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Generalist Aphid Predator (Passeriformes: Parulidae)

Setophaga fusca

Blackburnian warbler

On this page: Identification & Distribution Biological Control of Aphids: Poplar aphids Pine aphids Willow aphids Further diet and foraging studies plus flower-eating

Identification & Distribution

The adult male Blackburnian warbler (Setophaga fusca, see first picture below) is a medium sized warbler with a short thin pointed bill and a medium length tail. The male in summer has a unique black triangular facial pattern with a yellow-orange supercilium and a flaming orange throat. It has a dark grey back, double white wing bars, a yellowish rump and a dark crown. The underparts are white tinged with yellow and streaked with black. Female Setophaga fusca (see second picture below), and males out of the breeding season, have the orange on the head and throat replaced with dull yellow, and the head pattern is grey not black.

First image copyright Laura Gooch under a Creative Commons BY-NC-SA License.
Second image copyright Andy Reago & Chrissy McClarren under a Attribution-ShareAlike 2.0 Generic (CC BY-SA 2.0).

In the breeding season Blackburnian warblers prefer mature coniferous or mixed coniferous-deciduous forest, but during migration and on their wintering grounds they may be found in a wide range of habitats. The foraging technique of the Blackburnian warbler is described as passing from limb to limb with rapid gleaning, occasional hovering or hawking. Blackburnian warblers are mainly insectivorous, eating caterpillars (especially of the spruce budworm) and a variety of insects including aphids, as well as spiders. They will occasionally also eat berries. The Blackburnian warbler breeds in southern Canada and north-eastern USA. It overwinters in Central America and northwest South America.

 

Biological Control of Aphids

As we will see below, there is little evidence for aphids forming a significant part of the diet of Blackburnian warblers in the northern breeding grounds where there is an abundance of lepidopteran larvae on spruce trees. But, when the birds are migrating in autumn, there are very few lepidopteran larvae available. At this time there have been several observational accounts of Blackburnian warblers using aphids as a high energy food source.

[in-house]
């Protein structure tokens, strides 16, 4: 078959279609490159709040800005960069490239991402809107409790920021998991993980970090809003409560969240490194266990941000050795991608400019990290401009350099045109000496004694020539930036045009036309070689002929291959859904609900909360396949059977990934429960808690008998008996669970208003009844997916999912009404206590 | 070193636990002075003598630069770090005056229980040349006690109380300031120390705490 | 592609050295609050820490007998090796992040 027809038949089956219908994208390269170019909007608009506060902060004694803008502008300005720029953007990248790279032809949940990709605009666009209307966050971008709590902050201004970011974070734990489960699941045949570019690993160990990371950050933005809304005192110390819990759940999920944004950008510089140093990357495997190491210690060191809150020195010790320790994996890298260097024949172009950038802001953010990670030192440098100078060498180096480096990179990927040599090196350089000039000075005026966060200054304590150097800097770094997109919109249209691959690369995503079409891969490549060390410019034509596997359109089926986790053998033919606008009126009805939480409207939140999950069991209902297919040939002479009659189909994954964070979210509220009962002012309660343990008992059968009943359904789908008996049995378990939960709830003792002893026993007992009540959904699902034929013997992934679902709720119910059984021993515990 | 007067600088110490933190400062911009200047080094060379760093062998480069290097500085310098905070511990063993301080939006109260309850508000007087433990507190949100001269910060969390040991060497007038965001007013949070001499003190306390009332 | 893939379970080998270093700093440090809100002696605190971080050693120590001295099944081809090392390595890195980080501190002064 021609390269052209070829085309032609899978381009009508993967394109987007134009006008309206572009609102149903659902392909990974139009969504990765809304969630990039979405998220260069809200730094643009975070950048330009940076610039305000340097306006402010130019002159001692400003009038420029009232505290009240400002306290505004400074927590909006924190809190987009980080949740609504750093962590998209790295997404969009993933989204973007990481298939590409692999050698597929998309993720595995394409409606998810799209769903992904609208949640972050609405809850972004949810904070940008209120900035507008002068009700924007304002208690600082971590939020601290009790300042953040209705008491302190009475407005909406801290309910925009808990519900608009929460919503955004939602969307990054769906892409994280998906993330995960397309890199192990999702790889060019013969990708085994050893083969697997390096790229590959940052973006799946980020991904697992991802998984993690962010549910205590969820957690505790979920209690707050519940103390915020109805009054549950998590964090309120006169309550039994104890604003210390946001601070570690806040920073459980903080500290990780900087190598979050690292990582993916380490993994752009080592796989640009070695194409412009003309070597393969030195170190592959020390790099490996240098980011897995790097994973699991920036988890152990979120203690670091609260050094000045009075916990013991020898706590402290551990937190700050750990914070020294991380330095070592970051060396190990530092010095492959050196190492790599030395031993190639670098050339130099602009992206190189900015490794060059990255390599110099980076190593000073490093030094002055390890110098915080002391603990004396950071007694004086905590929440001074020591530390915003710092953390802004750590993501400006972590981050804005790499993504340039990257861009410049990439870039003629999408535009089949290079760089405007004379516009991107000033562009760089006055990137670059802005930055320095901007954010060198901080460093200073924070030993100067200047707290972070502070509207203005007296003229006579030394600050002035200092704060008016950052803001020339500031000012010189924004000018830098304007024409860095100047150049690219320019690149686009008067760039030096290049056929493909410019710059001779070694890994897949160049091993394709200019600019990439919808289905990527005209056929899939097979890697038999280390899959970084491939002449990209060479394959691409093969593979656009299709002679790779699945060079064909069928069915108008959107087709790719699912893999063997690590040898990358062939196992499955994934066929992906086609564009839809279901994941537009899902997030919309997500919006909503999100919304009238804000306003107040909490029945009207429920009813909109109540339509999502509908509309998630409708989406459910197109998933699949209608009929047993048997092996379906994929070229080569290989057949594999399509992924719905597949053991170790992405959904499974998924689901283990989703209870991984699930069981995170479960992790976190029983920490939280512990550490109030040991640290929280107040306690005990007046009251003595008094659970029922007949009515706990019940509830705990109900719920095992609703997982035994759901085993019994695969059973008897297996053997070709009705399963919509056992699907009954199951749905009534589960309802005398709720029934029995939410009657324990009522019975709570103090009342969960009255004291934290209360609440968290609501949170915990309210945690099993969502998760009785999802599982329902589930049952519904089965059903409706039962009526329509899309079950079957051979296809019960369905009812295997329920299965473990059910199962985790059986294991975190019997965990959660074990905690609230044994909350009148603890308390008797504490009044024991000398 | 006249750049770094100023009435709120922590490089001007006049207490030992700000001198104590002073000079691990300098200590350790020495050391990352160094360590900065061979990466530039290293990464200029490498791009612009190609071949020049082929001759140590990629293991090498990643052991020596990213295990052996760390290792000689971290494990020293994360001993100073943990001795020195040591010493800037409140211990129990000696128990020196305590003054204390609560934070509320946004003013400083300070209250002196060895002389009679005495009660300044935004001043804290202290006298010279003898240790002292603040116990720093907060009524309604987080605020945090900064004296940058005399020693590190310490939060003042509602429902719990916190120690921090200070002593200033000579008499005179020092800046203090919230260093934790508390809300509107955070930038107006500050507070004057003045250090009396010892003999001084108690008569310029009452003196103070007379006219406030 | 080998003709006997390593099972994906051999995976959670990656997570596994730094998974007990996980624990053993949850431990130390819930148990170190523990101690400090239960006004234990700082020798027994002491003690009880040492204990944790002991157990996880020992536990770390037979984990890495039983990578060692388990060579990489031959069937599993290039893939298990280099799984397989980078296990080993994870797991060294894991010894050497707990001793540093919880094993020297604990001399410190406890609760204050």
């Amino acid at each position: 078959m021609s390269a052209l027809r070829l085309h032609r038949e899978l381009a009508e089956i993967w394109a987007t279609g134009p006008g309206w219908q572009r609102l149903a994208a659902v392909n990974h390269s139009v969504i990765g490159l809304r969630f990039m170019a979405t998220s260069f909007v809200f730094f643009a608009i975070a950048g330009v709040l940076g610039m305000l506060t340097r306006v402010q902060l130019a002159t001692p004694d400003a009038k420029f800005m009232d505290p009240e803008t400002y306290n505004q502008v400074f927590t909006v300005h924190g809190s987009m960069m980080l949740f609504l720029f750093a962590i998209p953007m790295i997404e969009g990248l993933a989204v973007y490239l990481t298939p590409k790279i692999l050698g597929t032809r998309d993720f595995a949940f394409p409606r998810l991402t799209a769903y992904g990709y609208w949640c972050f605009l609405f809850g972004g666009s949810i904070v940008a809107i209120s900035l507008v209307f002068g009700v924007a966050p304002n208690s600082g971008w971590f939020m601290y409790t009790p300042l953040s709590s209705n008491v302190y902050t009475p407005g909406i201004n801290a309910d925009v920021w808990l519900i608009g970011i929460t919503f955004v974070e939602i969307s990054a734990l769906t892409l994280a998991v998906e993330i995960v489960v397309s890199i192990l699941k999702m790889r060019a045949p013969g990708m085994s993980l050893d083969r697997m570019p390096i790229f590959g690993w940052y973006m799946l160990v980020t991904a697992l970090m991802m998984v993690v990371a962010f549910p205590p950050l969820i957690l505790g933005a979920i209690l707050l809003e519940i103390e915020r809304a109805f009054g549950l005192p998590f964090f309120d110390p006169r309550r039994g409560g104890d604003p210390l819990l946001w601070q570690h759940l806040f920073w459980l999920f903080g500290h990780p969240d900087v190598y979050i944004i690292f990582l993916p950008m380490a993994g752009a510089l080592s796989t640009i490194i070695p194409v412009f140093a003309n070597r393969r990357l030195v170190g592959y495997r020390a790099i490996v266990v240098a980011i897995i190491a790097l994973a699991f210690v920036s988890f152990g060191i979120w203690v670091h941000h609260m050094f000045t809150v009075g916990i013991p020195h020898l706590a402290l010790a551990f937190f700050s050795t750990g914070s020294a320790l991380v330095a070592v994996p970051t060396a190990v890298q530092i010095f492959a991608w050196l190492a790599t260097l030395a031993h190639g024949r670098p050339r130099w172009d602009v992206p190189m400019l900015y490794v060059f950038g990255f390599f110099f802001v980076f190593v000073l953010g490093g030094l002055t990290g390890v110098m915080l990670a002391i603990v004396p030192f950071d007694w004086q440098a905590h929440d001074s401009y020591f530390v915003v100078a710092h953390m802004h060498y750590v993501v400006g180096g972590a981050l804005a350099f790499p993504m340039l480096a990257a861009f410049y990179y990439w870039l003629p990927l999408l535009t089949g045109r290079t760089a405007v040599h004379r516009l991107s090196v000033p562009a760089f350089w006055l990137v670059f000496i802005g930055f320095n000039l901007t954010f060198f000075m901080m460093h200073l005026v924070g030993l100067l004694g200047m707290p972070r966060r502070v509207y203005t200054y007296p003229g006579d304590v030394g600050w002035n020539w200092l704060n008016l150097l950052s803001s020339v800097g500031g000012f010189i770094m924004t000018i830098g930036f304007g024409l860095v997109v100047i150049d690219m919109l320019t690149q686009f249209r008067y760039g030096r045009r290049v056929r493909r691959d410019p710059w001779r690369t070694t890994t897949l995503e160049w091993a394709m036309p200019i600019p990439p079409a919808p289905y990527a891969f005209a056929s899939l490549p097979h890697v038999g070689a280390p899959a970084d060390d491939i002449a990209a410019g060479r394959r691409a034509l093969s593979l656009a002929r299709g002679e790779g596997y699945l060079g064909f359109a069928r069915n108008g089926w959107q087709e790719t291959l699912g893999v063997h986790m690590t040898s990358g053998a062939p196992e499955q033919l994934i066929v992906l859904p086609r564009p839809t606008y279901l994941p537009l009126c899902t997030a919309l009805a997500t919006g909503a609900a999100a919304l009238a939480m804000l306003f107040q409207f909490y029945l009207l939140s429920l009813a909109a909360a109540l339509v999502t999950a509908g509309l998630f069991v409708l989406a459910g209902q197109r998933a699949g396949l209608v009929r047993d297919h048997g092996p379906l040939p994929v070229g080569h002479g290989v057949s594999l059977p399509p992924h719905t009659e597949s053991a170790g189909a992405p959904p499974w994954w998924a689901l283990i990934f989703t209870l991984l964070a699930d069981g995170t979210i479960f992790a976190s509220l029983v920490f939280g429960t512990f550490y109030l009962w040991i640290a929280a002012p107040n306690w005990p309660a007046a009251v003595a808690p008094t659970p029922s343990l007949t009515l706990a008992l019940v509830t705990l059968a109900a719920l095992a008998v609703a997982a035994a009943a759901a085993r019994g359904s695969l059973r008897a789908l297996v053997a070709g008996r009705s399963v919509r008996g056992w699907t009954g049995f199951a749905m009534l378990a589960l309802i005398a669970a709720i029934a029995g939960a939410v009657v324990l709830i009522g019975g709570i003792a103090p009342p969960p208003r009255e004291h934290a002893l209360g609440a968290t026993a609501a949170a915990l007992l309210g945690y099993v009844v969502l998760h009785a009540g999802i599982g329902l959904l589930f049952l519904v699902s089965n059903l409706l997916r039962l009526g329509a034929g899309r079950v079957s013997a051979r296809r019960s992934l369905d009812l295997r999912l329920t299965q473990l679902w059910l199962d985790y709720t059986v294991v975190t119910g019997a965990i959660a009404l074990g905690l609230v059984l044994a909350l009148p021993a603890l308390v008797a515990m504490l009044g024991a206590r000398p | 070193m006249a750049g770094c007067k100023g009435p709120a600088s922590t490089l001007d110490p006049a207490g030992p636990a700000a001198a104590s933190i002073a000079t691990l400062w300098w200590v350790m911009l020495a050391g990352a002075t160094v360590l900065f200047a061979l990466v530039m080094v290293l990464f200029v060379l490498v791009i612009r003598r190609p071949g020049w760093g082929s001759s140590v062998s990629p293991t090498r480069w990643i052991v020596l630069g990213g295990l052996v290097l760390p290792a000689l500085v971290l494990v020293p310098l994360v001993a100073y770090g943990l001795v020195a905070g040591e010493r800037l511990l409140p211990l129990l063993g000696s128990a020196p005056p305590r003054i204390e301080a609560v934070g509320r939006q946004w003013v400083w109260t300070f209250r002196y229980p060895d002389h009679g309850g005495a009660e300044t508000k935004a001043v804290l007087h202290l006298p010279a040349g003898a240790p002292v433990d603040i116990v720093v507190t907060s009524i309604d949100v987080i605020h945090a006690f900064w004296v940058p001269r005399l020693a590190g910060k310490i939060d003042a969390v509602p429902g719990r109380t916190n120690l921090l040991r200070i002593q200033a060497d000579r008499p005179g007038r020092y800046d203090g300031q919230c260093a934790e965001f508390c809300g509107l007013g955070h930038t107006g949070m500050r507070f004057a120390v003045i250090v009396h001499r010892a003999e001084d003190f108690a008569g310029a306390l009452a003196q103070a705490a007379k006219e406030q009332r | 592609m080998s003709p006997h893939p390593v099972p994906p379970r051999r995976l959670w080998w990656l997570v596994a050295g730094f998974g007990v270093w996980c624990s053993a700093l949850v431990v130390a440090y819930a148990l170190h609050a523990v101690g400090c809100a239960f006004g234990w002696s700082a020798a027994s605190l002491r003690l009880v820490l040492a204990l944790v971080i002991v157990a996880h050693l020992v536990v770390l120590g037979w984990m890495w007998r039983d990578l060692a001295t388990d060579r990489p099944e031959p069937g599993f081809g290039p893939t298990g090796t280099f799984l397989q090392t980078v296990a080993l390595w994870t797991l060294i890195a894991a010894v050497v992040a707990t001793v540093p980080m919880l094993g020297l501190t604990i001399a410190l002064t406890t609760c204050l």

Predation of poplar aphids

We are grateful to Mark Rauzon for providing the best photographic evidence of Blackburnian warblers feeding on aphids we have come across.

Image reproduced by permission, copyright Mark Rauzon, all rights reserved.

The photo was taken in California in late September when the bird was presumably in the process of migrating from its summer breeding range to its wintering grounds in southern Canada and north-eastern USA. The species of aphid they were eating was not identified, but the most likely leaf-feeding species on Lombardy poplar in North America are Chaitophorus populicola and Chaitophorus leucomelas. The picture below shows a colony of Chaitophorus leucomelas on Populus nigra in Britain.

Our photo contributor, Mark Rauzon, notes that during late summer in California aphids on fennel (probably Dysaphis foeniculus) are a major draw for migrating warblers, providing them a stopover-point to stock up on high-energy fuel. Fennel is found in the coastal and inland wildland-urban interface east into hill and mountain areas, excluding desert habitats. Unfortunately fennel is an invasive weed in California, so control measures limit its availability to migrating birds.

Predation of pine aphids

Dave Leatherman (2018) of Fort Collins highlights the factors in common between observations of late-moving migratory warblers - specifically two cases of Blackburnian Warbler, one of Bay-breasted Warbler and one of Northern Parula - all seen in November foraging in pines eating a particular aphid - Eulachnus rileyi.

Leatherman suggests that late-moving warblers are visiting irrigated urban pines with an aphid food source to fuel their southward movements.

Predation of willow aphids

Shepherd (1939) noted a very late Blackburnian warbler (November 11, long after the previous latest known fall-migration date) which made repeated and prolonged visits to a row of low willow trees. Examination of the willow trees which appeared to be so attractive revealed the presence of numbers of active aphids (most likely Cavariella) and innumerable newly laid aphid eggs. This was thought to have provided the major incentive for the visits of the bird.

It appears that the Blackburnian warbler will on occasion turn to even smaller prey including midges (see Blackburnian warbler foraging & catching midges).

 

Further diet and foraging studies